The return of Leak

Active in the renovation business, Chinese company IAG (International Audio Group) – owner of Audiolab, Wharfedale, Luxman, Mission and Quad – has announced the relaunch of much-loved British franchise Leak.

Founded in 1934 by Harold Joseph Leak, the brand was a trailblazer in the field of high-performance audio equipment. Among its firsts were the Point One series of valve amplifiers (1945) which were the first to reduce total harmonic distortion to 0.1 percent, and the ground-breaking Trough-Line FM radio tuner (1955) still considered one of the finest FM tuners ever. Leak’s Sandwich speakers (1961) heralded true-piston cone action by sandwiching polystyrene foam between outer skins of stiff aluminium foil. And the Stereo 30 all-transistor amplifier (1963) spearheaded the use of transformerless transistor output stages over then-standard transformer-coupled designs, paving the way for solid-state amps.

Dormant for 40 years, IAG is bringing it back with the launch of the Stereo 130 integrated amplifier and CDT CD transport, fusing classic engineering and the latest digital technologies.

The Stereo 130 is a descendant of the Stereo 30, which originally arrived in 1963 as the first commercially available all-transistor amplifier. It resembles its predecessor with an optional real-wood enclosure and tactile front panel. A high-quality, low-noise, JFET-based MM phono stage is on hand for turntables, while connections include analogue line-level inputs and optical, coaxial and asynchronous USB digital ins. Thanks to the inclusion of an ES9018K2M Sabre32 Reference DAC, hi-res PCM (up to 32-bit/384kHz) and DSD (up to DSD256) files are supported. The Stereo 130 also accommodates music streaming from a suitable device over aptX Bluetooth.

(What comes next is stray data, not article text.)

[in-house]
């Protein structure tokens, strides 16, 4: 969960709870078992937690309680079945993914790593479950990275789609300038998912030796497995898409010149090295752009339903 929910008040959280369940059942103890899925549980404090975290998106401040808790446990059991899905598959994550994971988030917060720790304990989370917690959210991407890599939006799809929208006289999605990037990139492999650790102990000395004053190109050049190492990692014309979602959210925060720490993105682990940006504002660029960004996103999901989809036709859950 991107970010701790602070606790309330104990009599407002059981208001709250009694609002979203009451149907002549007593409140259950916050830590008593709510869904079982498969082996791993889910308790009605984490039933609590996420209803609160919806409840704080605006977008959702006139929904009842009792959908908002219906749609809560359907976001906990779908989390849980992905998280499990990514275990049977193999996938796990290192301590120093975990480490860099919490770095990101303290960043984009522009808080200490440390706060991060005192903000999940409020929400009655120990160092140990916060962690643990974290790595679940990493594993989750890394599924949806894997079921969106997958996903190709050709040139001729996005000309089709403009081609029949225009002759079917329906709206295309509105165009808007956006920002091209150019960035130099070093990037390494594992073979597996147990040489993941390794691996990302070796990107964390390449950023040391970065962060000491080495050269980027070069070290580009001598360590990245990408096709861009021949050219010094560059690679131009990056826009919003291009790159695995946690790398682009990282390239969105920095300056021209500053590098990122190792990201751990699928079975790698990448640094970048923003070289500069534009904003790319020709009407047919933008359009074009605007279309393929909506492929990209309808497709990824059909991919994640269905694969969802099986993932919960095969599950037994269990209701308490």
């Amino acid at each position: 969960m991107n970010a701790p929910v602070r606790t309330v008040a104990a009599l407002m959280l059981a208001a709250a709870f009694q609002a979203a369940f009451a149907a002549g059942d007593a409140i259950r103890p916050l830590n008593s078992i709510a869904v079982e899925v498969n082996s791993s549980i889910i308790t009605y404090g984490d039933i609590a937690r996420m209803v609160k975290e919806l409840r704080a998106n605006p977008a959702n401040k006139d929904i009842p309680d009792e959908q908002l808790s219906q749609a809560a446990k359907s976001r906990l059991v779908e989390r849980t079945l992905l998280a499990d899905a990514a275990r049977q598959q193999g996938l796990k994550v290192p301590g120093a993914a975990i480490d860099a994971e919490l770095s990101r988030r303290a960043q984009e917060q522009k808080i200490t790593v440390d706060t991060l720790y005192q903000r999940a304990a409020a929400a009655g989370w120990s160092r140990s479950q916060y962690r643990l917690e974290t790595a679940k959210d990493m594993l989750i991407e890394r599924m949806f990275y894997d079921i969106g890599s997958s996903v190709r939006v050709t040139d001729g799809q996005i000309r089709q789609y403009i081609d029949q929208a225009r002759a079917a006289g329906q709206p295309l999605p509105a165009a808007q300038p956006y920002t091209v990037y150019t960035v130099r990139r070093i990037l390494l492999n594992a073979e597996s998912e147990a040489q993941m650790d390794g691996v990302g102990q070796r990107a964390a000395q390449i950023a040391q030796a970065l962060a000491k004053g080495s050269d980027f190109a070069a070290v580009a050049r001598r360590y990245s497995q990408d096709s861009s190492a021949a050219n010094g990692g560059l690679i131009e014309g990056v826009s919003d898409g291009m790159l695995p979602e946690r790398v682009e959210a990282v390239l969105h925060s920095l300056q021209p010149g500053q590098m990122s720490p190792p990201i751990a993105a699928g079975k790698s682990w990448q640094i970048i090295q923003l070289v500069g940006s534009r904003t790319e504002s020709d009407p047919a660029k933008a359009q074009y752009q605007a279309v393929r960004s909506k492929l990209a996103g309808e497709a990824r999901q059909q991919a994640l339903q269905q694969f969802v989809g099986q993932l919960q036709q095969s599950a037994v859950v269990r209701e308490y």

At the core of the integrated sits a Class AB power amp claimed to draw on many decades of design experience. A 200VA toroidal transformer is followed by 2x 15000uF reservoir capacity, “helping the amp to maintain firm control of the music while enabling excellent dynamic range.”

Headphone users are catered for via a dedicated amp stage with current-feedback circuitry, while bass and treble tone controls – a feature passed down from the original Stereo 30 – enable sound to be tailored to suit the varying characteristics of different analogue and digital sources. If preferred, these can be bypassed to deliver the shortest possible signal path to the precision analogue volume stage, which is controlled by a motorised ALPS potentiometer.

The Leak CDT is a dedicated CD transport incorporating a slot-loading mechanism and a read-ahead digital buffer to reduce disc-reading failures. The company claims it’s able to play damaged CDs rendered unreadable by conventional mechanisms.

The transport is mounted in its own, electromagnetically shielded enclosure, and includes a dedicated power supply. The master clock is controlled by a temperature-compensated crystal oscillator, enabling the digital output from both coaxial and optical sockets to exhibit low levels of jitter. The CDT also features a USB input, enabling playback from storage devices. Supported files formats include WAV, AAC, WMA and MP3.

The amplifier and CD player are available with a traditional Leak real-wood walnut enclosure – costing £800 for the Stereo 130 and £550 for the CDT – or without for £700/£450. You can find out more about the Stereo 130 here and the CDT here.